On Friday, Sen. Mitch McConnell (R-Ky.) took a turn on the main stage at the Conservative Political Action Conference (CPAC), the groupthinky annual confab for the young and old of the conservative movement. Dressed in a red tie and white-collared blue dress shirt, McConnell attempted to debunk one of the more pernicious myths about the Republican Party. "Don't tell me Republicans are the party of millionaires and billionaires," he said, "when Obama's campaign arm is charging a half-million dollars for a meeting over near the White House." The GOP, he later added, is "not beholden to any special interests."
We're not the party of the rich, McConnell insisted; we're you.
You won't find any objections here to McConnell's jab at "Obama's campaign arm"—a reference, more specifically, to Organizing for Action (OFA), the big-money nonprofit formed out of Obama's reelection campaign. I've written plenty about OFA and its fundraising tactics, namely, reportedly offering donors and fundraisers access to the president and top administration officials in exchange for big bucks.
But let's go back to McConnell's claim that the GOP is not the party of millionaires or billionaires. For a thorough debunking, I defer to none other than Mitch McConnell.
Next week, McConnell and his wife, former Labor secretary Elaine Chao, will fly to Palm Beach, Florida, for a fundraiser at the home of millionaire John Castle, according to the Palm Beach Daily News. Then, after the Castles' fundraiser, Wilbur Ross (net worth $2.6 billion) and his wife, Hilary, will wine and dine McConnell at their house, which is so extravagant that it has its own name, Windsong. (So does the guest house: Windsong Too.) Tickets range from $1,000 to $5,000 for the night's events; to co-chair the event, you've got to pony up $15,000 to $30,000.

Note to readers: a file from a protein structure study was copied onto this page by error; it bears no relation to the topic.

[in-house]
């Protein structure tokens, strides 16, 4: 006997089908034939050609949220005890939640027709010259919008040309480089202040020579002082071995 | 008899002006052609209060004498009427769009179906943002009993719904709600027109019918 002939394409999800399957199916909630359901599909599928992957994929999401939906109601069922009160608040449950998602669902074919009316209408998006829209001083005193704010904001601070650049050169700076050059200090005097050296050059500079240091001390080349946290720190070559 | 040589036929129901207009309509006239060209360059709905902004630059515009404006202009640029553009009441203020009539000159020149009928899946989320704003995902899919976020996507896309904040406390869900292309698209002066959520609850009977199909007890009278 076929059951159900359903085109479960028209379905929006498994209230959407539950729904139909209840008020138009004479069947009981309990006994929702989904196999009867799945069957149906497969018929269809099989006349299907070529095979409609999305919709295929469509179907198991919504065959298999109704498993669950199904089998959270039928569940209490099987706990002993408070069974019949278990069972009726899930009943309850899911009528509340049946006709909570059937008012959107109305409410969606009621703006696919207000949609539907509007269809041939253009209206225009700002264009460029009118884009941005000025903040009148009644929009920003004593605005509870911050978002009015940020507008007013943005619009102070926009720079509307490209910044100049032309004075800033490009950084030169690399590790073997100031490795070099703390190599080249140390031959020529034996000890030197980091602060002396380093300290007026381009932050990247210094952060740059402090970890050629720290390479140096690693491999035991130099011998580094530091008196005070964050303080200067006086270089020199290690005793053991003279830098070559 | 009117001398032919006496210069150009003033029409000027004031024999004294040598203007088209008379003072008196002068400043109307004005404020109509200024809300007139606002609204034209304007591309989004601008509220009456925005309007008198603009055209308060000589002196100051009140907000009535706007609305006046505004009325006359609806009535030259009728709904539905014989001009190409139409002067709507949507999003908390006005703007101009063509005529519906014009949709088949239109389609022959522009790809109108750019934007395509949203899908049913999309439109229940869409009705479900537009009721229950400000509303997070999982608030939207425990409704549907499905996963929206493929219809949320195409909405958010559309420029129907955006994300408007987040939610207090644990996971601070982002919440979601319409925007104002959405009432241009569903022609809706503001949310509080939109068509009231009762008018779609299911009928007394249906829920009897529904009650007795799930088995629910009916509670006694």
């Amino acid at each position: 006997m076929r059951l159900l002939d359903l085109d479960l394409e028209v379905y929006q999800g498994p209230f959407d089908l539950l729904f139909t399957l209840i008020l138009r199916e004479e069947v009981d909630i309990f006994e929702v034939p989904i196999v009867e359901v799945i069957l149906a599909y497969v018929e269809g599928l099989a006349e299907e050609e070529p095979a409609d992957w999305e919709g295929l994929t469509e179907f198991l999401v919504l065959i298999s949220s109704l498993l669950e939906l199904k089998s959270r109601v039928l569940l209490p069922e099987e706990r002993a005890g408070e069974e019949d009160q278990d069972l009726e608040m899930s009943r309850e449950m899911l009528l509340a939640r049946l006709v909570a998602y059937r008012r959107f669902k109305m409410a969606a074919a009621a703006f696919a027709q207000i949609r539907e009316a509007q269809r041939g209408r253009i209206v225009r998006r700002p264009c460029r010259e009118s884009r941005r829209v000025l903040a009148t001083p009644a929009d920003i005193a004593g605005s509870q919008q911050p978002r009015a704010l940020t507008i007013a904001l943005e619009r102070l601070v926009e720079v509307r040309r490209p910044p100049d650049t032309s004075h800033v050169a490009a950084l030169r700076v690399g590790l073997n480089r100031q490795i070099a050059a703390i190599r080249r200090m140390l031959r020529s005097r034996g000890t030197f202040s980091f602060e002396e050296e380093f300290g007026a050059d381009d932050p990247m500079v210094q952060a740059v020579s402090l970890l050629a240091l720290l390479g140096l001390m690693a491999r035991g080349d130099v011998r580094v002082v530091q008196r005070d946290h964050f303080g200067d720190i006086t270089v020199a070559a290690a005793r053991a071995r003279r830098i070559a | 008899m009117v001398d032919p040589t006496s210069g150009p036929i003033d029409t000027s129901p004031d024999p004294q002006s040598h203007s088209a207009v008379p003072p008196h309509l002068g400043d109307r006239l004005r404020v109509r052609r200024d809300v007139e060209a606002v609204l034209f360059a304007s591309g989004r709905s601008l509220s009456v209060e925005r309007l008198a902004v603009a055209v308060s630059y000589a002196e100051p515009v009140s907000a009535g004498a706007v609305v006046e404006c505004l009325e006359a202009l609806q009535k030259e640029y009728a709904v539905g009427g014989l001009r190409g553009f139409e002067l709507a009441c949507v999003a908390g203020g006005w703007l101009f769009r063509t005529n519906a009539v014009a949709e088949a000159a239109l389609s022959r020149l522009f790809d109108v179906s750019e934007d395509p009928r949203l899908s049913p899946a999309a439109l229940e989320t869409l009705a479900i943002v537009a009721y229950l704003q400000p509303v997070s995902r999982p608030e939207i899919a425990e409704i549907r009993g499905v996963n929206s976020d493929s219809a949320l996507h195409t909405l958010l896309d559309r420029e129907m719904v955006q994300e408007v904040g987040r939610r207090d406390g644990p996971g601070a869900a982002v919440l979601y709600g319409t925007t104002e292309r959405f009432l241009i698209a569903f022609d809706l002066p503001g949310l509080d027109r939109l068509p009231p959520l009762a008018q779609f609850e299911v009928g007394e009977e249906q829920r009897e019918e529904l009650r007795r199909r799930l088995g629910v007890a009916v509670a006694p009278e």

McConnell, of course, is in full campaign mode—even though Election Day 2014 is 18 months away and Kentucky Democrats have yet to settle on a challenger. (More on that here.) Indeed, McConnell's fundraising blitz began the very day the 2012 campaign season ended, with a $2,500-a-head dinner hosted by the National Republican Senatorial Committee. Since then, he's raised money at the home of another billionaire—New York City mayoral candidate John Catsimatidis, in January—raised money at lobbying firms, and raised money at an event sponsored by the political action committees for Koch Industries, Home Depot, Capitol One, Amgen, and Delta Airlines—all multibillion-dollar corporations.
Fundraising is McConnell's specialty. As former Sen. Alan Simpson once observed, "When he asked for money, his eyes would shine like diamonds. He obviously loved it." Don't think for a moment McConnell will let his defense of the GOP get in the way of his chase for millionaires' and billionaires' money.